As you can see in the diagram above, everything is well-marked and labeled, but the same thing will have to be done on the inside of the case. There is still a bunch of custom 3D printing I need to do to be highly visible.
After I got my bearings on how things will look, I had to do a bunch of internal cleanups. It looks so pretty and clean now!
During this cleanup, however, I encountered a problem. I found out that when the Pi was on battery, the Raspberry Pi module was feeding power back to the 12-volt inverter (Merrp). This wasn’t causing any immediate problem but the LED indicators told me that it had power on both A-side and B-side. This means it was sending energy back to the inverter, and it thought it had a 12-volt power source on the output side. To fix this, I’m adding a MOSFET to control the direction of power. There will be two MOSFET’s on the 12-volt inverter side to prevent this from happening further. However, that will be for version 2.
Making Sure It Modular.
I knew that I wanted to be able to unhook these Pis if I had to but also wanted the connections to be rock solid. I don’t know the reason currently, but better safe than sorry on a 2+ year adventure. It’s why I picked using the old 4-pin at/atx/ide power cables I had a surplus of old power supplies, and it made sense for what I was doing. If I needed to I can add external power to Pi and remove them from the case.
Version 1 Complete
It took a long time to finalize the design of version 1, but this is basically how I wanted things to look:
- Two fans front and back to flow air over the Raspberry Pis
- An internal solar controller for the battery backup.
- Two inverters of the same type (I was having issues before with inverters that were not the same. It either had voltage issues or all-around quality issues. I started talking to a couple of my friends that did Industrial Automation in factories for a living to get some input from them and see what they use.(They also helped you ID my power issues above. Thank you, Andrew))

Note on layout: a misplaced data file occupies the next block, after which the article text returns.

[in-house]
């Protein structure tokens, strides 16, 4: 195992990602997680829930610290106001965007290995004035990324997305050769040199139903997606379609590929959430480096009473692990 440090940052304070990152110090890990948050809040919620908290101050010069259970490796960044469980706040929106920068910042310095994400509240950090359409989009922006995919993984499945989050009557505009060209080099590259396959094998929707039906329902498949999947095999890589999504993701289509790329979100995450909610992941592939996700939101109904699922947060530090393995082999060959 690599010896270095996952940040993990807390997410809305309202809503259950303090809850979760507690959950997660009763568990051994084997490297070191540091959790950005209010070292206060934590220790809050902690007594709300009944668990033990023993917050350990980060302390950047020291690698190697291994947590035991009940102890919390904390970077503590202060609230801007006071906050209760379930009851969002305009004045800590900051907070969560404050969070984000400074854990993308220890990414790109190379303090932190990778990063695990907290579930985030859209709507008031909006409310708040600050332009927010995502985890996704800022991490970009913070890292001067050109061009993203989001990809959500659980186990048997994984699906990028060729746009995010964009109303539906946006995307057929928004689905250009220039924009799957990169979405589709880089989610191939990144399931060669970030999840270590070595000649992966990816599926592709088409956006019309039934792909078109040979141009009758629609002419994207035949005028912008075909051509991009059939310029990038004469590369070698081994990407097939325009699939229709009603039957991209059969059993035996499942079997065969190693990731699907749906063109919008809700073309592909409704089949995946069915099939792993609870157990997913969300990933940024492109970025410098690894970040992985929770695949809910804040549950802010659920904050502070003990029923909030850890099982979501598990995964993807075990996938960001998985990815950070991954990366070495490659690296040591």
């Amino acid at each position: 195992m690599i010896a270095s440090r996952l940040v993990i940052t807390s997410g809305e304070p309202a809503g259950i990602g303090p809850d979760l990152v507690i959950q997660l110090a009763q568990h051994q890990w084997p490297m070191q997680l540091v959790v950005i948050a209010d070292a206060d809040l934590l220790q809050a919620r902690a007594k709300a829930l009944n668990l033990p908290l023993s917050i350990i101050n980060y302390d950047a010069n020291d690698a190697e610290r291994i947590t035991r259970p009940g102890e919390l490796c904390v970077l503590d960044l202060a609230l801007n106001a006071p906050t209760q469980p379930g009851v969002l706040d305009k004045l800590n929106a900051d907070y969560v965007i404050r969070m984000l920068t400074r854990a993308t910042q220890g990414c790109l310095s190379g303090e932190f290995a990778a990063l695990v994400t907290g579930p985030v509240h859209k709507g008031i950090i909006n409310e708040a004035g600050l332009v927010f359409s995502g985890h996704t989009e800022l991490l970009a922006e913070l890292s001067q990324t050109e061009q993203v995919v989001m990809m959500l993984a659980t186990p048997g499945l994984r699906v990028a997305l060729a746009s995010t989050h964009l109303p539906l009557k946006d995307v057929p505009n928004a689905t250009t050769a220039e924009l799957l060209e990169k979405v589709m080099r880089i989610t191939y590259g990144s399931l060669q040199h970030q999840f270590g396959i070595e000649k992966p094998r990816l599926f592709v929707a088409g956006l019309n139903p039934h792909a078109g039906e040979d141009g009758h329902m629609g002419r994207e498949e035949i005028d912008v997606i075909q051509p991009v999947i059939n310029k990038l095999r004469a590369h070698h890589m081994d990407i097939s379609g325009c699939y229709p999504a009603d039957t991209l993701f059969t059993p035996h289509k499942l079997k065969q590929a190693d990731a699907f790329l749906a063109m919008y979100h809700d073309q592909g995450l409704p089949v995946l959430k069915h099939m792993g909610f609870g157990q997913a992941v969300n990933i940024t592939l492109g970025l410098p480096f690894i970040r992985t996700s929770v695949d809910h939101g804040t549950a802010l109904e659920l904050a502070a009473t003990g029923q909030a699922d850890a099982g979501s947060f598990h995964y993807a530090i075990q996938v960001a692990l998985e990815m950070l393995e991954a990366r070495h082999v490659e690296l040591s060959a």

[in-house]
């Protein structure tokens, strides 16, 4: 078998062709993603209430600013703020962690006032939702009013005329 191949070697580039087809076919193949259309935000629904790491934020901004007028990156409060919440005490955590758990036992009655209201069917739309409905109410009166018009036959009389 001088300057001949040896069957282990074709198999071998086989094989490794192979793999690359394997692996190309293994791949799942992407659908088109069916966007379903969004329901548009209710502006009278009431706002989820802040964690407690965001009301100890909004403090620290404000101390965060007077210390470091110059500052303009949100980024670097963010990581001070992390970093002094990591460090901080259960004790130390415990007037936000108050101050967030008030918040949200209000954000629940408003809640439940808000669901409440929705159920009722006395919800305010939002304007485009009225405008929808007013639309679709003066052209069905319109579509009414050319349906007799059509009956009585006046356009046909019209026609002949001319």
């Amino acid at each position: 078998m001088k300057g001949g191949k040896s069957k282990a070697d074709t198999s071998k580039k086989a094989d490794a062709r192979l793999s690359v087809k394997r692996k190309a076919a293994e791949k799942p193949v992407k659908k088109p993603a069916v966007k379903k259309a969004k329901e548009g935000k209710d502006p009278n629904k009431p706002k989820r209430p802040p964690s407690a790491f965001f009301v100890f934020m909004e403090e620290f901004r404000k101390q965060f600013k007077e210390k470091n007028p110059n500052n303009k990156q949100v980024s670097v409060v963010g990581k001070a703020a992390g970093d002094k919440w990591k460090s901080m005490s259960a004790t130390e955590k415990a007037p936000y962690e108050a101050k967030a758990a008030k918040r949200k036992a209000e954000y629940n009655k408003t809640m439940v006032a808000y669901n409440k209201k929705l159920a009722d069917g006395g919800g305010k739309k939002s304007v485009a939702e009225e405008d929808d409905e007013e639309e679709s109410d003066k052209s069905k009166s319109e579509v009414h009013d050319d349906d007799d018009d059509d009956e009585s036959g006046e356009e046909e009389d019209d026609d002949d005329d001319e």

- As you can also tell, the wiring is a complete mess. This is also changing. I will be putting cable trays inside here to go through in nicely put all the cables so things like a bit neater.
The concept of this works. It just needs a little more work, and I can finally get this thing online. The start date is January 1st, 2021. The Raspberry Pis will be doing a web version of Doom so people can play Doom on this little device. My goal is to have this entire project started and going by the first minute of 2021. I will be so unhappy if something power-wise does happen and fail; however, that’s how we learn to make things better.
As for the Raspberry Pi 3, I haven’t decided what it will do yet, and I’m looking for ideas.
Components And Cost
MEAN WELL EDR-120-12 Single 12V 10 Amp 120W $29.66 – 2
Din rail With Terminal Blocks $26.99 – 2
2000 Cycles 12V 6Ah Battery $29.99 – 2
Fan Controller $7.99 – 1
Fuse Block $8.69 – 1
MoPi-Hat PI1 $39.95 – 1
MoPi Hat PI2 $38.44 – 1
Things I Had But Still Cost Money
Old Google Server
RJ45 female ends.
Raspberry Pi 3
Raspberry Pi 1
Old Power Supplies
If you have any input or see an issue with my overall design, please feel free and message me directly.